In 2019, 338 dogs were reported stolen, two fewer than in 2018, according to the dog database dogID.
The most popular breed among thieves was the chihuahua, according to Flemish minister for animal welfare Ben Weyts (N-VA), in response to a parliamentary question from Emmily Talpe (Open VLD). He also informed parliament that 181 of the dogs reported stolen were later reunited with their humans.
The chihuahua, named after the Mexican province where the breed was thought to originate, was the most popular among thieves, perhaps because it is small in stature and easy to steal, as well as being in demand among city dwellers.
In second place came the American Staffordshire terrier, which few would consider easy to steal. At number three was the Malinois, another breed not easily seen as docile.
The top ten is completed by the keeshond or Dutch barge dog; the Yorkshire terrier, indelibly allied with the well-dressed elderly lady; the French bulldog; the German shepherd; the Siberian husky; the cross-bred mutt; and in tenth place the Jack Russell terrier.
Meanwhile Weyts has intervened in a matter that has all of Flanders on tenterhooks: the matter of the kitten Lee, and the death sentence pronounced by the federal food safety agency.
Lee is the pet of Selena Ali from Stabroek in , who until the outbreak of the coronavirus pandemic was resident temporarily in Peru. On being repatriated to Belgium, she brought the kitten along.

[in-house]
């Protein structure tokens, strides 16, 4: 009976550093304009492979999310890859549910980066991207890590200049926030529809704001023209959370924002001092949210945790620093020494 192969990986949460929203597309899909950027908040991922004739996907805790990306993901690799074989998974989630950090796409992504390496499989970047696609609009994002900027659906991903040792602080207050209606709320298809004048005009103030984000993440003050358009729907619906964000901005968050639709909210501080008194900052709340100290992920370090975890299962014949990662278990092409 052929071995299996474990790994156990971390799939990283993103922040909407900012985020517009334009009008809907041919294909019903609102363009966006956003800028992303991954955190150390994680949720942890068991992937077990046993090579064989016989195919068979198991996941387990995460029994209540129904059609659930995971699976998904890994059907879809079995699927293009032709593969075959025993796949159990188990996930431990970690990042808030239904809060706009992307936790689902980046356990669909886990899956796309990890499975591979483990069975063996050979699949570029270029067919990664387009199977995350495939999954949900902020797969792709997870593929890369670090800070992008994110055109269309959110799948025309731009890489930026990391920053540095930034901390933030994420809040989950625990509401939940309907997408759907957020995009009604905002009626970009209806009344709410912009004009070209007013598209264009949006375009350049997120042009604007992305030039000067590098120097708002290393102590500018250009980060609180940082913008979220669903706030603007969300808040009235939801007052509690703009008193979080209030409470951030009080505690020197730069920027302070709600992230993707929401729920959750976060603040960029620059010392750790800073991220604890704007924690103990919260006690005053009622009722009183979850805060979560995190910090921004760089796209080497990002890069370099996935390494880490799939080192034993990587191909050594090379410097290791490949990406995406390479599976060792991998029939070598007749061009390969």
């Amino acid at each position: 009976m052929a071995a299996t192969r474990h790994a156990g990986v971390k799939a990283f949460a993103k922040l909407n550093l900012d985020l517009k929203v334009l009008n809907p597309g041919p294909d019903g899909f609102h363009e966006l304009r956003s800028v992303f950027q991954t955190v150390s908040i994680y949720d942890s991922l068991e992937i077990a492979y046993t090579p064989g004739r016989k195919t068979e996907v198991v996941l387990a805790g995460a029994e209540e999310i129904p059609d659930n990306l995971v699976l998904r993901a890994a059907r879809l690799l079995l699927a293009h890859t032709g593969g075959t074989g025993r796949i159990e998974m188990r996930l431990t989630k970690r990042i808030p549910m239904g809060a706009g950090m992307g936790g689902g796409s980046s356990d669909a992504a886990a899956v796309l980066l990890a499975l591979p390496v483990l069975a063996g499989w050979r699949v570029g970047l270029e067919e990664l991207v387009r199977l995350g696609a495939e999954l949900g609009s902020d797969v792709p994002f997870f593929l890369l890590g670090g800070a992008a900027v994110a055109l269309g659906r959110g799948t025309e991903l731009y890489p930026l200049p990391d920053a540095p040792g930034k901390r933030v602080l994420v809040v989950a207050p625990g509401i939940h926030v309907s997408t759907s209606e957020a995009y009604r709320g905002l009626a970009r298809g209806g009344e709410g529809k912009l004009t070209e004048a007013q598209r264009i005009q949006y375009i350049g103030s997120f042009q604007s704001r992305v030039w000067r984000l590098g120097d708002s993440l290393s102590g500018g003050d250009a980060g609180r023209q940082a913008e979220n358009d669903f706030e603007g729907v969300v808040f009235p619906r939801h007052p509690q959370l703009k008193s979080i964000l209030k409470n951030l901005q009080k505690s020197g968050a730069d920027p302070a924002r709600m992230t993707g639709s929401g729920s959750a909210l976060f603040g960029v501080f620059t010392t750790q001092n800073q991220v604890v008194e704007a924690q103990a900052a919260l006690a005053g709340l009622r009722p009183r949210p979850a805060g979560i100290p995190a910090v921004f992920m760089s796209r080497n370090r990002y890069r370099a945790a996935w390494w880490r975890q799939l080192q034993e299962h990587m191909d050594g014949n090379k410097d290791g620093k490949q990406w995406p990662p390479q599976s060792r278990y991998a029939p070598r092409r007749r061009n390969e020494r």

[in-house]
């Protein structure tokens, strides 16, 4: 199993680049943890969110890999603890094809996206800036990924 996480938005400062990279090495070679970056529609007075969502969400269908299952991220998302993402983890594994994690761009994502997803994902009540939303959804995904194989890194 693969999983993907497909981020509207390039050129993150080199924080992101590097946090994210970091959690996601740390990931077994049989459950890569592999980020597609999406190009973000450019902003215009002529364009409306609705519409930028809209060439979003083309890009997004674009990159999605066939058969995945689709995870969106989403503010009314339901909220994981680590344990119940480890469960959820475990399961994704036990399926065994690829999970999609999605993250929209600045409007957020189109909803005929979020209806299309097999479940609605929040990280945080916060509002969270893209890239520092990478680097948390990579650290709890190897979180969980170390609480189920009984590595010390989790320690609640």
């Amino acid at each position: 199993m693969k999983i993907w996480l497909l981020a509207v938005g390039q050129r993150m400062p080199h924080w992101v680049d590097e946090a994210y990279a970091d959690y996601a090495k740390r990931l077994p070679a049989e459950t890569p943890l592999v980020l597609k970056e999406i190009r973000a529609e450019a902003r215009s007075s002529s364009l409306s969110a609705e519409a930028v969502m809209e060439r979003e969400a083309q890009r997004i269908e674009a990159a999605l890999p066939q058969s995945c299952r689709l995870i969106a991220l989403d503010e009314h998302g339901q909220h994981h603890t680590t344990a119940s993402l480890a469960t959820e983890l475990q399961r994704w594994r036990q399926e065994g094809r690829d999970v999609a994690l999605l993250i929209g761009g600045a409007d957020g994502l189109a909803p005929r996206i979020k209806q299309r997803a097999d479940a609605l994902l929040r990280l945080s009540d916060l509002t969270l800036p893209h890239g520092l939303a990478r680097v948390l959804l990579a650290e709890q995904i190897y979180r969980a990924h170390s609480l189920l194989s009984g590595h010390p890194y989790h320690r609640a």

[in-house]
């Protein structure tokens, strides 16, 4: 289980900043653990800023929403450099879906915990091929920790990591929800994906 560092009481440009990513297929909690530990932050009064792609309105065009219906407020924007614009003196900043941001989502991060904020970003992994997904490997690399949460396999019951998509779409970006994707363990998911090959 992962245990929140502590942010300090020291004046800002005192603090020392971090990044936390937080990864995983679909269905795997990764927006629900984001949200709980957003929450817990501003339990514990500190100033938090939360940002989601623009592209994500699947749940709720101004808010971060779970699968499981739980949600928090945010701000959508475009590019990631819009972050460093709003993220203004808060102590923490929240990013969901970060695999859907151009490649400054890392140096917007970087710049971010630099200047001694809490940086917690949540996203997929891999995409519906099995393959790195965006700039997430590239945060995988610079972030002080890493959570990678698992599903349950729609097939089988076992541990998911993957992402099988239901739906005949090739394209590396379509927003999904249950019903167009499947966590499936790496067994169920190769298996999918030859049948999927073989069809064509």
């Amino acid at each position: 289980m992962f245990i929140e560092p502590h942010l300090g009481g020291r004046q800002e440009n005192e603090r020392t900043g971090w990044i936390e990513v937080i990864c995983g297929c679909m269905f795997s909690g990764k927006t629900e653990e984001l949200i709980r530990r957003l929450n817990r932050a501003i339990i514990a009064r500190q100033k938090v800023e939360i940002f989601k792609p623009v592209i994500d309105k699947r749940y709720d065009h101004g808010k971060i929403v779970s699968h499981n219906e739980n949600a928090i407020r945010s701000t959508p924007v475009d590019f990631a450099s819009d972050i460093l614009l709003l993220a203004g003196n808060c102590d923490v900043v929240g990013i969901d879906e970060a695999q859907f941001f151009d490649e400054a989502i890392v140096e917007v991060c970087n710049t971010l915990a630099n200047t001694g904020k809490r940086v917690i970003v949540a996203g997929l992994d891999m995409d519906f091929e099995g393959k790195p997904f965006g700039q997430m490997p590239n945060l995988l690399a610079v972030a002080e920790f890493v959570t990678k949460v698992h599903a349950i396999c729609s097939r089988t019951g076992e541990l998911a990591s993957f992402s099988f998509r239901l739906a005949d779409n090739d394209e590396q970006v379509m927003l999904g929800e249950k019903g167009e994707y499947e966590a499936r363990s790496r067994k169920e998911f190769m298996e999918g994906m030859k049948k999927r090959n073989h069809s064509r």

However Peru is considered a high-risk country for rabies, and the food agency, which is also responsible for animal health, ordered that the kitten be taken into custody and euthanised because it presents a risk of rabies.
The owner’s lawyer insists that the kitten was vaccinated against rabies – an infection that is implacably fatal for humans and animals alike – in Peru, but the food agency refuses to accept assurances.
Now supporters of Lee and her owner have protested against the euthanasia order, turning out on the streets in support of Lee’s owner, who with her cat has gone into hiding. The food agency has applied to court for a fine of €5,000 for every hour she fails to turn lee over to her fate.
Lawyer Anthony Godfroid is now asking for the kitten to be allowed to spend time in quarantine in Belgium.
“Selena is 23 years old, and she is at the beginning of her professional life. Now a government agency asks no less than €5,000 per hour from such a young woman. That is €100,000 per day. They really want to destroy her. I think that’s inhuman.”
As far as Weyts is concerned, the food safety agency is going too far.
“Article 1 of the Animal Welfare Act states that no one may commit acts that needlessly kill an animal,” he said.
“In this case, there is no need. The cat can perfectly well be quarantined. If there is an alternative path that avoids euthanasia, we should follow it.”